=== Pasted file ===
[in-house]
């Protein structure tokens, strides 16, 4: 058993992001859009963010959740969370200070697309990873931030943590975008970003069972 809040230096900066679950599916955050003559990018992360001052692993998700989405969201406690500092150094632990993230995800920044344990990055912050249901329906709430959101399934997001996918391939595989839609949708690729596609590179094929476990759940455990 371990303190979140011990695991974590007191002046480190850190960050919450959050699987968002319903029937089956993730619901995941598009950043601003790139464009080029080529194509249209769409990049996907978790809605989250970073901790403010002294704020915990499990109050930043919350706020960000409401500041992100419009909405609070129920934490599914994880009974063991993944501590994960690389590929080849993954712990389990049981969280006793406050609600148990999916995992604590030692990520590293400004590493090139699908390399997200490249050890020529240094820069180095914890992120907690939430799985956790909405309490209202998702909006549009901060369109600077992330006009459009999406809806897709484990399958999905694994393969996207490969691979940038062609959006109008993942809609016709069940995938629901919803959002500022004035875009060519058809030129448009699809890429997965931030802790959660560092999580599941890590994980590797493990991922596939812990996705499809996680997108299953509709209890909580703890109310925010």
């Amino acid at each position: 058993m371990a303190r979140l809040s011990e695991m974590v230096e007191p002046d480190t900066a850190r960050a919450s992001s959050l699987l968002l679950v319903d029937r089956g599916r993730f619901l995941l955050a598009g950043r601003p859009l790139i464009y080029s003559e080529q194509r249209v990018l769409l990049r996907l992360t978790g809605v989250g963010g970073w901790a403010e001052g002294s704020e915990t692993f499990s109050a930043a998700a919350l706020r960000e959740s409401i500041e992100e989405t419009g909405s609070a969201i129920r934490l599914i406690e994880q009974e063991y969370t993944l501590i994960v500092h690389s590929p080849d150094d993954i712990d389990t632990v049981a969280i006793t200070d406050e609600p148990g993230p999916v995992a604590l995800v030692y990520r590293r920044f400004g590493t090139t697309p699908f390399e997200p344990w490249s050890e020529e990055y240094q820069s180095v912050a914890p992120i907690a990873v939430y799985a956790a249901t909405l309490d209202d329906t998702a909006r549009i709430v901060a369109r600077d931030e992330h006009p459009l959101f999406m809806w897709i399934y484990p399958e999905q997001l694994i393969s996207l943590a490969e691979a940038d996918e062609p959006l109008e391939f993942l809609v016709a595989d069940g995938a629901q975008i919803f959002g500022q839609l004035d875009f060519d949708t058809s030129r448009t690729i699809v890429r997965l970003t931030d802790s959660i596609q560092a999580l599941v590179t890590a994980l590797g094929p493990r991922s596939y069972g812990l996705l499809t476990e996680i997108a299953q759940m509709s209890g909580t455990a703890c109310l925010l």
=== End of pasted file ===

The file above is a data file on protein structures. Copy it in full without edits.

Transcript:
[in-house]
């Protein structure tokens, strides 16, 4: 058993992001859009963010959740969370200070697309990873931030943590975008970003069972 809040230096900066679950599916955050003559990018992360001052692993998700989405969201406690500092150094632990993230995800920044344990990055912050249901329906709430959101399934997001996918391939595989839609949708690729596609590179094929476990759940455990 371990303190979140011990695991974590007191002046480190850190960050919450959050699987968002319903029937089956993730619901995941598009950043601003790139464009080029080529194509249209769409990049996907978790809605989250970073901790403010002294704020915990499990109050930043919350706020960000409401500041992100419009909405609070129920934490599914994880009974063991993944501590994960690389590929080849993954712990389990049981969280006793406050609600148990999916995992604590030692990520590293400004590493090139699908390399997200490249050890020529240094820069180095914890992120907690939430799985956790909405309490209202998702909006549009901060369109600077992330006009459009999406809806897709484990399958999905694994393969996207490969691979940038062609959006109008993942809609016709069940995938629901919803959002500022004035875009060519058809030129448009699809890429997965931030802790959660560092999580599941890590994980590797493990991922596939812990996705499809996680997108299953509709209890909580703890109310925010």
């Amino acid at each position: 058993m371990a303190r979140l809040s011990e695991m974590v230096e007191p002046d480190t900066a850190r960050a919450s992001s959050l699987l968002l679950v319903d029937r089956g599916r993730f619901l995941l955050a598009g950043r601003p859009l790139i464009y080029s003559e080529q194509r249209v990018l769409l990049r996907l992360t978790g809605v989250g963010g970073w901790a403010e001052g002294s704020e915990t692993f499990s109050a930043a998700a919350l706020r960000e959740s409401i500041e992100e989405t419009g909405s609070a969201i129920r934490l599914i406690e994880q009974e063991y969370t993944l501590i994960v500092h690389s590929p080849d150094d993954i712990d389990t632990v049981a969280i006793t200070d406050e609600p148990g993230p999916v995992a604590l995800v030692y990520r590293r920044f400004g590493t090139t697309p699908f390399e997200p344990w490249s050890e020529e990055y240094q820069s180095v912050a914890p992120i907690a990873v939430y799985a956790a249901t909405l309490d209202d329906t998702a909006r549009i709430v901060a369109r600077d931030e992330h006009p459009l959101f999406m809806w897709i399934y484990p399958e999905q997001l694994i393969s996207l943590a490969e691979a940038d996918e062609p959006l109008e391939f993942l809609v016709a595989d069940g995938a629901q975008i919803f959002g500022q839609l004035d875009f060519d949708t058809s030129r448009t690729i699809v890429r997965l970003t931030d802790s959660i596609q560092a999580l599941v590179t890590a994980l590797g094929p493990r991922s596939y069972g812990l996705l499809t476990e996680i997108a299953q759940m509709s209890g909580t455990a703890c109310l925010l």